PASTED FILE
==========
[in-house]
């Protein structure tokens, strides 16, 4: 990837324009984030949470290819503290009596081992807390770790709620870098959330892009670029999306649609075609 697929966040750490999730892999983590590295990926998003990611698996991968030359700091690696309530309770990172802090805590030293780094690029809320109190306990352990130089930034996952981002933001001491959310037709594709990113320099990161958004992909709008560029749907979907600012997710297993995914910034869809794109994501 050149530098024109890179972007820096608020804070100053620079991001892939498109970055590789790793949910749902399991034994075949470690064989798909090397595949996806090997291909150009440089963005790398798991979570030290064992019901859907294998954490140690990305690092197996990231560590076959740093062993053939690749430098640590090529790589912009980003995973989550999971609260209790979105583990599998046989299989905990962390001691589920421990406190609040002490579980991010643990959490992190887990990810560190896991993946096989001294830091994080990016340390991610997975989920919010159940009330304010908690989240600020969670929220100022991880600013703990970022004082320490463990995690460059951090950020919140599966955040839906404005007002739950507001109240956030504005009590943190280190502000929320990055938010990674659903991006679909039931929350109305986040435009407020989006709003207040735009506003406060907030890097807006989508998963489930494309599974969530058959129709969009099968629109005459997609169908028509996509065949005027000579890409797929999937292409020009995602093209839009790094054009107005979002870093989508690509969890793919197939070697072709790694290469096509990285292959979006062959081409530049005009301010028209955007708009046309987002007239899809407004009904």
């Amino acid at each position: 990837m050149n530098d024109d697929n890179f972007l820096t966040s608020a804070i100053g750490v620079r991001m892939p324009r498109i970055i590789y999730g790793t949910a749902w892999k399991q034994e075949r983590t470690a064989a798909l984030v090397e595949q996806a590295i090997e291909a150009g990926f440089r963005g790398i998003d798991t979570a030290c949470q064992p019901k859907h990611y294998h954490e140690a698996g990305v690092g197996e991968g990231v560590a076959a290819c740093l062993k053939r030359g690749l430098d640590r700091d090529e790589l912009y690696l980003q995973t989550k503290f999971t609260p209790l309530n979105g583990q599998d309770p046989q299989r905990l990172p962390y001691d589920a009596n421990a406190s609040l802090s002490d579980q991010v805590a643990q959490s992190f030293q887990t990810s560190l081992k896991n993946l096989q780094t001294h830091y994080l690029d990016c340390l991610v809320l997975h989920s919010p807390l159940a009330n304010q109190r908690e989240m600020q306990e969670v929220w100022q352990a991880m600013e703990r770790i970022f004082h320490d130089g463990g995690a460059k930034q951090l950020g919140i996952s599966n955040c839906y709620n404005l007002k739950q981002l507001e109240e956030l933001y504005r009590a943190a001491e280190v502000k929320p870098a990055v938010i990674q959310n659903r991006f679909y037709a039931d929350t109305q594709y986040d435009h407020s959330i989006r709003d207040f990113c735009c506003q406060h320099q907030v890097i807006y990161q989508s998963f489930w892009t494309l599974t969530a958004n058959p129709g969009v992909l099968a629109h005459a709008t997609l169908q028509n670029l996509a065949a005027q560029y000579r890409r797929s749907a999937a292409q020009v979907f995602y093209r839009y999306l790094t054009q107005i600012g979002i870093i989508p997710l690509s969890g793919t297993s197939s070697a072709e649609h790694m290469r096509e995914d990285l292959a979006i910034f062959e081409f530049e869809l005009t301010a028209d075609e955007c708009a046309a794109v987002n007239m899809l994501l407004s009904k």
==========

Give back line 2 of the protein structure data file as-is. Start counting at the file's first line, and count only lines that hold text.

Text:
């Protein structure tokens, strides 16, 4: 990837324009984030949470290819503290009596081992807390770790709620870098959330892009670029999306649609075609 697929966040750490999730892999983590590295990926998003990611698996991968030359700091690696309530309770990172802090805590030293780094690029809320109190306990352990130089930034996952981002933001001491959310037709594709990113320099990161958004992909709008560029749907979907600012997710297993995914910034869809794109994501 050149530098024109890179972007820096608020804070100053620079991001892939498109970055590789790793949910749902399991034994075949470690064989798909090397595949996806090997291909150009440089963005790398798991979570030290064992019901859907294998954490140690990305690092197996990231560590076959740093062993053939690749430098640590090529790589912009980003995973989550999971609260209790979105583990599998046989299989905990962390001691589920421990406190609040002490579980991010643990959490992190887990990810560190896991993946096989001294830091994080990016340390991610997975989920919010159940009330304010908690989240600020969670929220100022991880600013703990970022004082320490463990995690460059951090950020919140599966955040839906404005007002739950507001109240956030504005009590943190280190502000929320990055938010990674659903991006679909039931929350109305986040435009407020989006709003207040735009506003406060907030890097807006989508998963489930494309599974969530058959129709969009099968629109005459997609169908028509996509065949005027000579890409797929999937292409020009995602093209839009790094054009107005979002870093989508690509969890793919197939070697072709790694290469096509990285292959979006062959081409530049005009301010028209955007708009046309987002007239899809407004009904």